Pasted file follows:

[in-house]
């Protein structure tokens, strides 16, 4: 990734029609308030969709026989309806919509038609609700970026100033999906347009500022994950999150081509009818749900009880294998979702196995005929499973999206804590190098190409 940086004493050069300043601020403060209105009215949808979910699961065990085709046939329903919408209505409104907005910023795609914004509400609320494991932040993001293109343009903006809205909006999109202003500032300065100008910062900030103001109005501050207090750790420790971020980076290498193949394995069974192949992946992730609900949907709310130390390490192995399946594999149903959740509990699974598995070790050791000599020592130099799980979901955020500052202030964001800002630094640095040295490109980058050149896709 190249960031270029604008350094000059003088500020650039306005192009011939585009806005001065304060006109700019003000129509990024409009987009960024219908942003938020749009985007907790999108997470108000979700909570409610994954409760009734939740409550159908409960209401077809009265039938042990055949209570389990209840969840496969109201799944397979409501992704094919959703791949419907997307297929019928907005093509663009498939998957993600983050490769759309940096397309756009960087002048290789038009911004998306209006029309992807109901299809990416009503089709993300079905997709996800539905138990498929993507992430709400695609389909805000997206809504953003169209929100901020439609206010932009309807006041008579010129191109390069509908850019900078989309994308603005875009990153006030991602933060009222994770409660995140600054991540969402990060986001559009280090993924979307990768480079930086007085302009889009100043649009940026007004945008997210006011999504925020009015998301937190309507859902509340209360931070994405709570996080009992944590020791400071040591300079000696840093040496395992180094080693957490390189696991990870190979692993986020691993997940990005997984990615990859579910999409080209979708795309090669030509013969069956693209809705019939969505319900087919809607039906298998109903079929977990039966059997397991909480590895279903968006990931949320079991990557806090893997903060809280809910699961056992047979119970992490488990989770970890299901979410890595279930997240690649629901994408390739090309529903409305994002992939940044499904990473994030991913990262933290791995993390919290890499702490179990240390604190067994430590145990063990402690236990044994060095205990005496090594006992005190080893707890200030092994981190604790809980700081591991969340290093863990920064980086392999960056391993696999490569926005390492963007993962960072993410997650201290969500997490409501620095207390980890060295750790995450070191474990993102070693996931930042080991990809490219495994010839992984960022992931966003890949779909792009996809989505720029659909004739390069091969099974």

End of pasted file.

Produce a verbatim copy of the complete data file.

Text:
[in-house]
């Protein structure tokens, strides 16, 4: 990734029609308030969709026989309806919509038609609700970026100033999906347009500022994950999150081509009818749900009880294998979702196995005929499973999206804590190098190409 940086004493050069300043601020403060209105009215949808979910699961065990085709046939329903919408209505409104907005910023795609914004509400609320494991932040993001293109343009903006809205909006999109202003500032300065100008910062900030103001109005501050207090750790420790971020980076290498193949394995069974192949992946992730609900949907709310130390390490192995399946594999149903959740509990699974598995070790050791000599020592130099799980979901955020500052202030964001800002630094640095040295490109980058050149896709 190249960031270029604008350094000059003088500020650039306005192009011939585009806005001065304060006109700019003000129509990024409009987009960024219908942003938020749009985007907790999108997470108000979700909570409610994954409760009734939740409550159908409960209401077809009265039938042990055949209570389990209840969840496969109201799944397979409501992704094919959703791949419907997307297929019928907005093509663009498939998957993600983050490769759309940096397309756009960087002048290789038009911004998306209006029309992807109901299809990416009503089709993300079905997709996800539905138990498929993507992430709400695609389909805000997206809504953003169209929100901020439609206010932009309807006041008579010129191109390069509908850019900078989309994308603005875009990153006030991602933060009222994770409660995140600054991540969402990060986001559009280090993924979307990768480079930086007085302009889009100043649009940026007004945008997210006011999504925020009015998301937190309507859902509340209360931070994405709570996080009992944590020791400071040591300079000696840093040496395992180094080693957490390189696991990870190979692993986020691993997940990005997984990615990859579910999409080209979708795309090669030509013969069956693209809705019939969505319900087919809607039906298998109903079929977990039966059997397991909480590895279903968006990931949320079991990557806090893997903060809280809910699961056992047979119970992490488990989770970890299901979410890595279930997240690649629901994408390739090309529903409305994002992939940044499904990473994030991913990262933290791995993390919290890499702490179990240390604190067994430590145990063990402690236990044994060095205990005496090594006992005190080893707890200030092994981190604790809980700081591991969340290093863990920064980086392999960056391993696999490569926005390492963007993962960072993410997650201290969500997490409501620095207390980890060295750790995450070191474990993102070693996931930042080991990809490219495994010839992984960022992931966003890949779909792009996809989505720029659909004739390069091969099974």